Families should intervene? It's not as simple as that.
Regarding the arrest of Linda Hamm, the 62-year-old Maple Grove woman with alcohol and cognitive issues who hit and killed an Andover woman ("Workhouse, treatment for driver in death of pedestrian," Oct. 16), a relative of the victim stated that "it could have been prevented with some common-sense intervention."
Say what? Family members who are concerned about their troubled spouse, brother or sister, adult child or their proud elderly parents in decline are limited in what they can do to prevent tragedy, as the parents of Andrew Engeldinger, the shooter at Accent Signage, are well aware ("World of delusion," Oct. 14).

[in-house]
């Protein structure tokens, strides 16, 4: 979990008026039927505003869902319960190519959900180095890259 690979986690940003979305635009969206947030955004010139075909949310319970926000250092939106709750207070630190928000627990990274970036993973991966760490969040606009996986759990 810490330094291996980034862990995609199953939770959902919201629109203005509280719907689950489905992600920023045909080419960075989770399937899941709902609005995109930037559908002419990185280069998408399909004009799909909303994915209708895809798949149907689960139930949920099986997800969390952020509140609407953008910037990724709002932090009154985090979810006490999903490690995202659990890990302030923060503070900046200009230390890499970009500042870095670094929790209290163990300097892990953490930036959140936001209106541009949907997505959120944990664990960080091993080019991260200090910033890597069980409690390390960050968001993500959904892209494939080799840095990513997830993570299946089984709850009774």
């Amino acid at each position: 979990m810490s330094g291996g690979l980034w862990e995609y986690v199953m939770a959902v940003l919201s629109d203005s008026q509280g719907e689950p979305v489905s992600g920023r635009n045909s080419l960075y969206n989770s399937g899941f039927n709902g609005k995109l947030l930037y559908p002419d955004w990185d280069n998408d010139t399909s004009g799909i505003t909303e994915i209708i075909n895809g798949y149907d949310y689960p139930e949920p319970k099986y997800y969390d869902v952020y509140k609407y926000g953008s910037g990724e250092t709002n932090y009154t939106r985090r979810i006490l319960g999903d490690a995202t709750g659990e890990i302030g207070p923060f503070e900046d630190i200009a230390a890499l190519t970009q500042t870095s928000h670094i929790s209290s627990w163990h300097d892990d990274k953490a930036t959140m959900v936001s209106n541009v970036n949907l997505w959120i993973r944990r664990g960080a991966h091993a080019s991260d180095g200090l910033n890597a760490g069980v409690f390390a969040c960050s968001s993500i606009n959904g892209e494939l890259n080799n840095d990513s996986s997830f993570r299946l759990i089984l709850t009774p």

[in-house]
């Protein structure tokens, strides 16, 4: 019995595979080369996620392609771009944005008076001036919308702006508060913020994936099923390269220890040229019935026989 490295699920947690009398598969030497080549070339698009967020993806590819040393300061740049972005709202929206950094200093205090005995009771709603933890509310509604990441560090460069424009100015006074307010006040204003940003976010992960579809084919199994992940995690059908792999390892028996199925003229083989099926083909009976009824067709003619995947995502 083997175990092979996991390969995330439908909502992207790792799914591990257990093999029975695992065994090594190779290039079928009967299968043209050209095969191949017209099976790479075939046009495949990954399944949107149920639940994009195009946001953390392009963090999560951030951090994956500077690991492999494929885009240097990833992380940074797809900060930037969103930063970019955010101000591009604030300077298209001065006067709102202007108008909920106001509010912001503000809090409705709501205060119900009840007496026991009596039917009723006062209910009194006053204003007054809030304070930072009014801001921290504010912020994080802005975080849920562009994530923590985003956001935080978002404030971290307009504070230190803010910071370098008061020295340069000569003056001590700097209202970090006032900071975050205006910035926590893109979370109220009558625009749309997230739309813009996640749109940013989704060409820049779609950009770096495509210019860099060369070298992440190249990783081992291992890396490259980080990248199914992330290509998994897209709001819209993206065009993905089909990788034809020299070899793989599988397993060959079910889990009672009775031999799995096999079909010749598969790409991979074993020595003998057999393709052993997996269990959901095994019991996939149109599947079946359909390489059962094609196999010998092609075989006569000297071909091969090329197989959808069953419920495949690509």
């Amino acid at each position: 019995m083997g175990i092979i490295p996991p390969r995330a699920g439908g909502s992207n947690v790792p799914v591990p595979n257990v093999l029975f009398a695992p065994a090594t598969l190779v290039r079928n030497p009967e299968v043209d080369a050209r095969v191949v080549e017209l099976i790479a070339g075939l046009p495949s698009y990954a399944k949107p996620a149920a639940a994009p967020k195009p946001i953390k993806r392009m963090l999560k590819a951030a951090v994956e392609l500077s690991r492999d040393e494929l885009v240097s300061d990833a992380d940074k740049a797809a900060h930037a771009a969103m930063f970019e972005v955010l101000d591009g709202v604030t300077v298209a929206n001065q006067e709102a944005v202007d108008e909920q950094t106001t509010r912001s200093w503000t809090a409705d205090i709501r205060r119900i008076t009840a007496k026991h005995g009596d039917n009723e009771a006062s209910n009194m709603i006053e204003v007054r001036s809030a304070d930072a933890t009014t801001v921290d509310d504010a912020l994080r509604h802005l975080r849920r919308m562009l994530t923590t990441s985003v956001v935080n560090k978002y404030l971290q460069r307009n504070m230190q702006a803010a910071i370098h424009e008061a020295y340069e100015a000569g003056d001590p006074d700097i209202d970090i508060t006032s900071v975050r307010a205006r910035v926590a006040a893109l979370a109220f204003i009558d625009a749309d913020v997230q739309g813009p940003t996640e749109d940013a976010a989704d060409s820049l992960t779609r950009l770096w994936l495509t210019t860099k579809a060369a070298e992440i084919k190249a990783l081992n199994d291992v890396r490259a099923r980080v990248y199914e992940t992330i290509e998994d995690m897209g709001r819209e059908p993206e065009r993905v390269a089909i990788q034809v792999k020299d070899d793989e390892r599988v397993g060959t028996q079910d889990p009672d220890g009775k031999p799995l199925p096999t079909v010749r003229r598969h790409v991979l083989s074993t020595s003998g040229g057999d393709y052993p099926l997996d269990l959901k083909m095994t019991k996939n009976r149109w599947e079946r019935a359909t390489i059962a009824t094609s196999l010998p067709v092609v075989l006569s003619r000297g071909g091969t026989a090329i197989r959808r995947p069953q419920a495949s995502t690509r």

Adults in crisis have rights, and as long as such people are law-abiding, families are hard-pressed to try to limit those rights. When they do seek help, it can become daunting. The frustration, the confusion, the precariousness and threatening situations that can ensue are enormous barriers for family members.
Often the disturbed or addicted person requires a move to a hospital, assisted-living facility, halfway house or treatment center, and the situation involves social workers, the cops, courts and lawyers. It's complicated and can be extremely costly. Blaming and judging others is easy, but understanding what family and friends are up against is difficult.
There are no easy answers, and when tragedy hits, there certainly are no winners.
SHARON E. CARLSON, ANDOVER
The Opinion section is produced by the Editorial Department to foster discussion about key issues. The Editorial Board represents the institutional voice of the Star Tribune and operates independently of the newsroom.